.30 carbine - E C 4

I have a brass case .30 carbine with a headstamp of E C 4. The headstamp guide has two different listings for EC, both located in the US:

  • Eau Claire Ordnance Plant, Eau Claire, WI
  • Evansville Ordnance Plant (Chrysler), Evansville, OH

If wikipaedia is to be believed, it appears that Eau Claire only produced acids and powders during WWII. I couldn’t find much on Evansville, so before I decide that this was manufactured there, I thought I’d ask here.

A quick search on here only turned up info on steel case rounds but another did confirm my suspicion that the single digit 4 was indeed 1944.

Eau Claire EW, ( Eau C Wisconsin) did produce some .30 cal M2 early on, after the EC headstamp was transferred to Evansville Chrysler, and Evansville Chrysler- Sunbeam.
I came across a lot of EW cases used as Blanks M1909 with 42 dates. Could have been a trial run of ammo later converted to blanks, or even just cases which were not " up to scratch" and repurposed as Blanks…

As to 45 and 30 carbine production by EC and ECS the best reference besides the IAA archives is an Ordnance produced Booklet entitled " Bullets by the Billion" about WWII SAA cartridge production in the US.

Doc AV

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Your .30 Carbine round was made by Evansville-Chrysler Ordnance Plant. There is simply no question about that. We have box labels for it. They also made .45 Auto Ammunition, and perhaps other things out of my field of study. Starting with no experience in manufacturing ammunition, the plant made not only brass-case ammunition, but steel-case as well, in such quantity that the plant was shut down in late 1944 because even with the war expected to go on for another couple of years or more, at least in .45 caliber ammunition they had made so much that it was felt no further production was necessary. Right off the top of my head, I don’t recall if the shut-down was total, or just .45 production. At any rate, the whole story of EC and ammo is a manufacturing miracle, in the quality and quantity they achieved with no prior experience in ammo-manufacturing. There is a book on Evansville Chrysler, “Bullets by the Billion.” If you can find a copy it is worth reading, and is a very easy book to read.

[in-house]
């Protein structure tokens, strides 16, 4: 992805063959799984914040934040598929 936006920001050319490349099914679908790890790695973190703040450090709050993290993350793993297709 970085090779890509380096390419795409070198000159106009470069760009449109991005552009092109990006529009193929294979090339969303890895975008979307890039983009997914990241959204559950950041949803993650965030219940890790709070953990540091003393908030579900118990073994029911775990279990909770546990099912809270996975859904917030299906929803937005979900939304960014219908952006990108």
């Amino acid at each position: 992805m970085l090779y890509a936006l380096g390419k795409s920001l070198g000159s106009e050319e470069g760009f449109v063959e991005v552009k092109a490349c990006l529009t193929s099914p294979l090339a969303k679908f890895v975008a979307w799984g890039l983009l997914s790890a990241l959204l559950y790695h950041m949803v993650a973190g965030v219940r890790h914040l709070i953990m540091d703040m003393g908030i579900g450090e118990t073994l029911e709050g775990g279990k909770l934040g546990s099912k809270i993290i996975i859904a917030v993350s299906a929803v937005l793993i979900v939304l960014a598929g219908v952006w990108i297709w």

John Moss

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PDF available here

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The Evansville Chrysler plant location is still in business, but making a different product now. The plant is in Evansville, Indiana, not Ohio. Evansville is my wife’s home town and I have driven by the plant several times, which is right by the airport.

I do have an extra copy of “Bullets by the Billion” and will have it at SLICS. John is right; it’s a great little book which was published by Chrysler in 1946 to tell the story of their wartime ammunition production. It has lots of information and lots of pictures of the plant.

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